What is it like to care for a loved one with Alzheimer’s Disease?

Caring for a loved one with Alzheimer’s Disease?

AlzheimerIf your parent or spouse has been diagnosed with Alzheimer’s Disease, or is beginning to show the early signs of the condition, it can be daunting wondering how to care for them and protect them.

There are some key points to keep in mind as the condition progresses, including routine, memory aids, kindness and, above all, patience. The illness is difficult not only for those living with it, but for the people who care for the patient.

What is Alzheimer’s Disease?

The most common form of dementia, Alzheimer’s Disease is a progressive decline in cognitive ability. This includes memory loss, a decline in the ability to care for oneself, and changes in personality. Signs usually begin in the patient’s 60’s.

In the early stages the sufferer begins to miss appointments or regular engagements with friends, and then choose to avoid their friends because they forgot events, or forget the names of friends and family.

Eventually the patient becomes reclusive, and loses interest in hobbies or pastimes that they previously loved, and can be isolated and become lonely. They may become childlike and dependent on their primary carer, and fearful of the world around them, finding it confusing.

How can I care for a loved one with Alzheimer’s?

A good support network for the primary carer makes the process of caring for someone with Alzheimer’s Disease less difficult. The responsibility for this care can be challenging, and having family and friends who visit the patient and share the care can make it easier.

It’s important to be patient and stay calm. Repeating information and answering the same question over and over, and having someone adamantly insisting something is true when it’s not, can get frustrating – particularly when you remember so clearly what the person used to be like, and want them back. However frustrated you get try not to argue. Pick which battles are worth the trauma to both parties, and let some issues go. Let the Alzheimer’s sufferer believe it’s Thursday, or July, or 1983, if it means they’ll eat a meal and take their medication.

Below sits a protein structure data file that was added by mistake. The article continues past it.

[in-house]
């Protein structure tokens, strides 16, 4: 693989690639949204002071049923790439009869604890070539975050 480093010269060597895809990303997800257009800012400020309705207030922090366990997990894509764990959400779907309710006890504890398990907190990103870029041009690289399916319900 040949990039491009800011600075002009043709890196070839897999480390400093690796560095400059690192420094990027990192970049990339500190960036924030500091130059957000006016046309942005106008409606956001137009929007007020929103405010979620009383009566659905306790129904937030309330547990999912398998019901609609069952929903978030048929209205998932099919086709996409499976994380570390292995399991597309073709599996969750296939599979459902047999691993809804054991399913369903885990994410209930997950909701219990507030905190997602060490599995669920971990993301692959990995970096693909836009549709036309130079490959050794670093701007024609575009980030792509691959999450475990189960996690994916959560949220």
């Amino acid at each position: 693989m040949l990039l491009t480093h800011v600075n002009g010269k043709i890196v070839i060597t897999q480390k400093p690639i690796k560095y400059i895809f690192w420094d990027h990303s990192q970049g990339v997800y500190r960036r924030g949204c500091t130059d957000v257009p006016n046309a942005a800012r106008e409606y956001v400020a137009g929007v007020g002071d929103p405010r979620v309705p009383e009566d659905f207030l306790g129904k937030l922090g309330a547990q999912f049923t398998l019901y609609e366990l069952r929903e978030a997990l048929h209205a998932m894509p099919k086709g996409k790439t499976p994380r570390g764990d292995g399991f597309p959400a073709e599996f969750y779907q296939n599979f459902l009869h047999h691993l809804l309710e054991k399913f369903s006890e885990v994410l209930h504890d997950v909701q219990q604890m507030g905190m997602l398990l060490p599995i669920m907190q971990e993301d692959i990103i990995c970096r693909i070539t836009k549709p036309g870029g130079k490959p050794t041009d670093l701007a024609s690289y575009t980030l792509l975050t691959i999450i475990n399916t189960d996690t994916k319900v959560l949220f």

Memory aids,  such as notes with key information and what time things happen, and always keeping important things in the same place, can help someone with Alzheimer’s to have good days more often and to stay calm. Keeping the same routine to days, with as little change as possible, is another way to help the patient to stay calm and know what is happening.

Key things to consider when caring for someone with Alzheimer’s disease involve patience, repetition, routine and more patience.

The realities of caring for a loved one with Alzheimer’s Disease are hard. It is upsetting seeing the changes in their personality, and their loss of independence. It’s hard seeing their distress, and having to care for them body and mind, and it takes a toll. It’s important not to isolate yourself, as a carer, and to keep contact with people outside of the situation who can support you.

If you would be interested in a free memory screening, please contact us today.

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